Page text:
Will Breast Cancer Chemotherapy Affect My Menstrual Cycle?

Does Chemotherapy Affect My Menstrual Cycle?

186604426 (1)Women who have undergone chemotherapy treatment have often experienced interruptions in their menstrual cycle. This has left patients wondering if chemotherapy treatment is the cause of their unusual cycle pattern.

Concerned women have asked, “Is my irregular menstrual cycle normal? Is this caused by chemotherapy?” Medical Oncologist Dr. David Margileth says that these menstrual cycle interruptions caused by chemotherapy treatment are not uncommon.

Breast Cancer patients experiencing irregular cycle can depend on numerous factors, the two most important factors being, your age and the type of chemotherapy that is given to you. In this video, Dr. Margileth explains how chemotherapy treatment affects your menstrual cycle.

Transcript

David Margileth:  Women often ask the question and it should be addressed whether they ask or not, what is the effect of this chemotherapy on my menstrual cycle.

There are a number of variables that go into the question of whether a woman’s menstrual cycle will be affected by the treatment, one is the age of the patient.  Women in their early 30s, even with the most aggressive chemotherapies, may have some interruption in their periods during the chemotherapy but almost always will have their periods come back and maintain their fertility.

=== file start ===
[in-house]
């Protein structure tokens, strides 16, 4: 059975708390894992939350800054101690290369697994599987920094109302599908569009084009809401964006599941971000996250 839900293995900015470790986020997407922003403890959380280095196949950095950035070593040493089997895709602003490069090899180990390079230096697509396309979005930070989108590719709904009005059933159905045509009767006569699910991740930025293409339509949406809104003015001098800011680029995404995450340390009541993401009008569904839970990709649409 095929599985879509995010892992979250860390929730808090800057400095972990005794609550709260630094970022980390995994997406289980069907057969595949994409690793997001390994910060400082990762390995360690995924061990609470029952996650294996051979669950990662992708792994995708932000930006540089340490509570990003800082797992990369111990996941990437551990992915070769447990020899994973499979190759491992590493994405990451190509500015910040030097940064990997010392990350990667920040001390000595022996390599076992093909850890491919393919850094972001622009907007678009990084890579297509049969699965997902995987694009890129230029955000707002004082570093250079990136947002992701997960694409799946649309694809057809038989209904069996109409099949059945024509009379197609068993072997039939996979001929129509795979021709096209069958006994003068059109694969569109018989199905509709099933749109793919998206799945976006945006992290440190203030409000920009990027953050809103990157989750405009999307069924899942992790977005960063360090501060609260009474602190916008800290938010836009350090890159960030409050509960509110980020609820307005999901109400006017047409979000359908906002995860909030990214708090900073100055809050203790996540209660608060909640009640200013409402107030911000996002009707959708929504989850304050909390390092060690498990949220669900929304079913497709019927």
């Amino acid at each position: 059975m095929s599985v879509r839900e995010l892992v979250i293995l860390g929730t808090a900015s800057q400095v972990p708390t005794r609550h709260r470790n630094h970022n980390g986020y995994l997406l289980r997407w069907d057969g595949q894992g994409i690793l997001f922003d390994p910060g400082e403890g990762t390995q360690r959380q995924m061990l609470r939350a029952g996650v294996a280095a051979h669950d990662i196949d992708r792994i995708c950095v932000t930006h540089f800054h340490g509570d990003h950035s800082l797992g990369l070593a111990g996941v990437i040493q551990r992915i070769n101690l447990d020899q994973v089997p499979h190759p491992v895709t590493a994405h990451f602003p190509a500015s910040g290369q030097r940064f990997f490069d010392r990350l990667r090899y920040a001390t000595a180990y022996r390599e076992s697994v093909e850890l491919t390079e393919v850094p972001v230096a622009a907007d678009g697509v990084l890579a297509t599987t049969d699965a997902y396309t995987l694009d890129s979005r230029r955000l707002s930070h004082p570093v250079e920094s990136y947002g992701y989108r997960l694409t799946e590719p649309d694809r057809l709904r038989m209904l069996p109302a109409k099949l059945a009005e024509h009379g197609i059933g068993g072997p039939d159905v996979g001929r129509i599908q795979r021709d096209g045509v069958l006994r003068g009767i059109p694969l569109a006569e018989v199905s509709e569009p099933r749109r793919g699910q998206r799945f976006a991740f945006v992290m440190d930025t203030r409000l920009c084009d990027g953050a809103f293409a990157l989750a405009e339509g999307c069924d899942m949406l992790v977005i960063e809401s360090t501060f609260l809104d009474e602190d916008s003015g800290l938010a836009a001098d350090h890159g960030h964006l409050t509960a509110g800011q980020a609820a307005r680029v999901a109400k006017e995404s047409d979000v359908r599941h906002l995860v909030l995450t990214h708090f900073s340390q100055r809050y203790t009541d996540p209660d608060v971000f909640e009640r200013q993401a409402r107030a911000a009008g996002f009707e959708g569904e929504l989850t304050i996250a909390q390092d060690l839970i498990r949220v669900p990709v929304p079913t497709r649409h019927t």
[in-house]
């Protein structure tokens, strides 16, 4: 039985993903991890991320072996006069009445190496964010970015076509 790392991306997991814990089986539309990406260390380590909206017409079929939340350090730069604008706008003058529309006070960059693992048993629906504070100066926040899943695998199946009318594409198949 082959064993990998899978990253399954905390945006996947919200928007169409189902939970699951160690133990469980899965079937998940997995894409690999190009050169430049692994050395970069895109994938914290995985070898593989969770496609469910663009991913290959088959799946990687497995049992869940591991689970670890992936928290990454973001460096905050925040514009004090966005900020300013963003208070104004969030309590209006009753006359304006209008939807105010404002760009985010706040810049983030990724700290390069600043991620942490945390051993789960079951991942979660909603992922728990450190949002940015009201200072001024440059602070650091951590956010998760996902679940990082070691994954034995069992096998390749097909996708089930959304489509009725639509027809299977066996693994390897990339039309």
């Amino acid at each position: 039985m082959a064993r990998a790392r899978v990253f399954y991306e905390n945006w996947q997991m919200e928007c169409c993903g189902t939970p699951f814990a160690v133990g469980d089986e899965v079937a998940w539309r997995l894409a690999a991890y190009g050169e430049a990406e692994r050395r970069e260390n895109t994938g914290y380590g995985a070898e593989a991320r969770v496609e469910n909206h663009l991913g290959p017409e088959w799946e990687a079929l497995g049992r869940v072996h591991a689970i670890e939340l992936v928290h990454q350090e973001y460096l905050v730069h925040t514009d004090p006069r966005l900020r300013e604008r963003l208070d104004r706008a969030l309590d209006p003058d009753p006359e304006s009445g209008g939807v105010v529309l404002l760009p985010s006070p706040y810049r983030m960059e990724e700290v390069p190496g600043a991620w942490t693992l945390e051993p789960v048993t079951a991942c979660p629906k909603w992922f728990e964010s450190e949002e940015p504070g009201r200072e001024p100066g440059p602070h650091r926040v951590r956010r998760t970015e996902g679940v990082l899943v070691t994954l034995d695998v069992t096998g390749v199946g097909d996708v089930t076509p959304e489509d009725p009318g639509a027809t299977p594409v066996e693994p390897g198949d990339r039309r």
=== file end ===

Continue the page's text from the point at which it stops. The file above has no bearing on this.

As a general rule of thumb with some of the more common breast cancer chemotherapies, age 40 is sort of a fifty-fifty split, half of the women after the chemotherapy keep their periods and half don’t.  If your periods have not come back within 6 to 12 months of completing the chemotherapy, they probably won’t and then the woman who is 49 and gets an aggressive chemotherapy, in all likelihood, her periods will stop since the natural history would be that they were just going to stop within the next several years anyway.  So, there are a number of factors that go into that, the age of the patient and the type of the chemotherapy being the most important.

David Margileth
Dr. David A. Margileth practices medical oncology at St. Joesph Hospital in Orange, CA specializing in oncology, hematology, and internal medicine (board certified). His selected area of interest is breast cancer. Dr. Margileth graduated from Baylor College of Medicine in 1971 and has since spent time treating patients at the National Cancer Institute and Methodist Hospital in Houston, TX.